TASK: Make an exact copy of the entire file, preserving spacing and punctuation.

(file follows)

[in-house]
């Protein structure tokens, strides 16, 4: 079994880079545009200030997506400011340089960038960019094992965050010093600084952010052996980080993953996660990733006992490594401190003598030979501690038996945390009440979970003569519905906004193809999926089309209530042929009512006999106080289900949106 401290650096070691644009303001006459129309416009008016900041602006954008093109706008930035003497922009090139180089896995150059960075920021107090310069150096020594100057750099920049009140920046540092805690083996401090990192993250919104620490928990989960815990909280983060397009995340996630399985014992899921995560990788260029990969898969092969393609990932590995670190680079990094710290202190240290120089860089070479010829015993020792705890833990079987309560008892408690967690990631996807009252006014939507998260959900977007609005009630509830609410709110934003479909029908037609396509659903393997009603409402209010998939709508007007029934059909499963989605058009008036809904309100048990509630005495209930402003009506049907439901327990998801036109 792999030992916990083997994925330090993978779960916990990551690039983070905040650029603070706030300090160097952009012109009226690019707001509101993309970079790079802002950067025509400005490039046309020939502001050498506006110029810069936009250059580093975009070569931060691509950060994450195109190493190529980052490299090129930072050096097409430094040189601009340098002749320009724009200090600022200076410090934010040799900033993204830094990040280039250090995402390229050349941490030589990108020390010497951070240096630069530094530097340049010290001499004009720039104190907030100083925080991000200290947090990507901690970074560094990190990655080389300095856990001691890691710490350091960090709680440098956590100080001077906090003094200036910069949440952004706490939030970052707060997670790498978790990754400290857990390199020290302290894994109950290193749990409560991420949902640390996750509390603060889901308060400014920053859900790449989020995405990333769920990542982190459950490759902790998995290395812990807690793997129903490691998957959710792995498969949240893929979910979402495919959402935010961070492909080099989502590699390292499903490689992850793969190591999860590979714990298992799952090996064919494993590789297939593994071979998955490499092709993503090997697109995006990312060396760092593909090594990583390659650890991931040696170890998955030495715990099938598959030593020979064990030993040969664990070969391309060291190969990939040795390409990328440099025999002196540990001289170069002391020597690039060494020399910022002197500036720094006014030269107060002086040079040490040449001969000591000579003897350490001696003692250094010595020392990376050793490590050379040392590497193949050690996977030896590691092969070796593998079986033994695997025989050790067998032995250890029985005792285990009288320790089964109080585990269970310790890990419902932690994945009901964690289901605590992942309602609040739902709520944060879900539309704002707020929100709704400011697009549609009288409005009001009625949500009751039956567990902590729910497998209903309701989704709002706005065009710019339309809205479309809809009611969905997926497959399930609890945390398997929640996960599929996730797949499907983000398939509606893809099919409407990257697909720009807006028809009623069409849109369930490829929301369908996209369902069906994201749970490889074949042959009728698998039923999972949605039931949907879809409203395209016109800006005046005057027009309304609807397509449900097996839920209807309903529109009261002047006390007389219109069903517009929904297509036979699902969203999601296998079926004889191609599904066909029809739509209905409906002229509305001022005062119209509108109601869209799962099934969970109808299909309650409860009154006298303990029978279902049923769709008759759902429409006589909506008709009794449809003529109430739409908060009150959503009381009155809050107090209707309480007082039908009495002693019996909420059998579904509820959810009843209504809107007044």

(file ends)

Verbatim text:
[in-house]
């Protein structure tokens, strides 16, 4: 079994880079545009200030997506400011340089960038960019094992965050010093600084952010052996980080993953996660990733006992490594401190003598030979501690038996945390009440979970003569519905906004193809999926089309209530042929009512006999106080289900949106 401290650096070691644009303001006459129309416009008016900041602006954008093109706008930035003497922009090139180089896995150059960075920021107090310069150096020594100057750099920049009140920046540092805690083996401090990192993250919104620490928990989960815990909280983060397009995340996630399985014992899921995560990788260029990969898969092969393609990932590995670190680079990094710290202190240290120089860089070479010829015993020792705890833990079987309560008892408690967690990631996807009252006014939507998260959900977007609005009630509830609410709110934003479909029908037609396509659903393997009603409402209010998939709508007007029934059909499963989605058009008036809904309100048990509630005495209930402003009506049907439901327990998801036109 792999030992916990083997994925330090993978779960916990990551690039983070905040650029603070706030300090160097952009012109009226690019707001509101993309970079790079802002950067025509400005490039046309020939502001050498506006110029810069936009250059580093975009070569931060691509950060994450195109190493190529980052490299090129930072050096097409430094040189601009340098002749320009724009200090600022200076410090934010040799900033993204830094990040280039250090995402390229050349941490030589990108020390010497951070240096630069530094530097340049010290001499004009720039104190907030100083925080991000200290947090990507901690970074560094990190990655080389300095856990001691890691710490350091960090709680440098956590100080001077906090003094200036910069949440952004706490939030970052707060997670790498978790990754400290857990390199020290302290894994109950290193749990409560991420949902640390996750509390603060889901308060400014920053859900790449989020995405990333769920990542982190459950490759902790998995290395812990807690793997129903490691998957959710792995498969949240893929979910979402495919959402935010961070492909080099989502590699390292499903490689992850793969190591999860590979714990298992799952090996064919494993590789297939593994071979998955490499092709993503090997697109995006990312060396760092593909090594990583390659650890991931040696170890998955030495715990099938598959030593020979064990030993040969664990070969391309060291190969990939040795390409990328440099025999002196540990001289170069002391020597690039060494020399910022002197500036720094006014030269107060002086040079040490040449001969000591000579003897350490001696003692250094010595020392990376050793490590050379040392590497193949050690996977030896590691092969070796593998079986033994695997025989050790067998032995250890029985005792285990009288320790089964109080585990269970310790890990419902932690994945009901964690289901605590992942309602609040739902709520944060879900539309704002707020929100709704400011697009549609009288409005009001009625949500009751039956567990902590729910497998209903309701989704709002706005065009710019339309809205479309809809009611969905997926497959399930609890945390398997929640996960599929996730797949499907983000398939509606893809099919409407990257697909720009807006028809009623069409849109369930490829929301369908996209369902069906994201749970490889074949042959009728698998039923999972949605039931949907879809409203395209016109800006005046005057027009309304609807397509449900097996839920209807309903529109009261002047006390007389219109069903517009929904297509036979699902969203999601296998079926004889191609599904066909029809739509209905409906002229509305001022005062119209509108109601869209799962099934969970109808299909309650409860009154006298303990029978279902049923769709008759759902429409006589909506008709009794449809003529109430739409908060009150959503009381009155809050107090209707309480007082039908009495002693019996909420059998579904509820959810009843209504809107007044």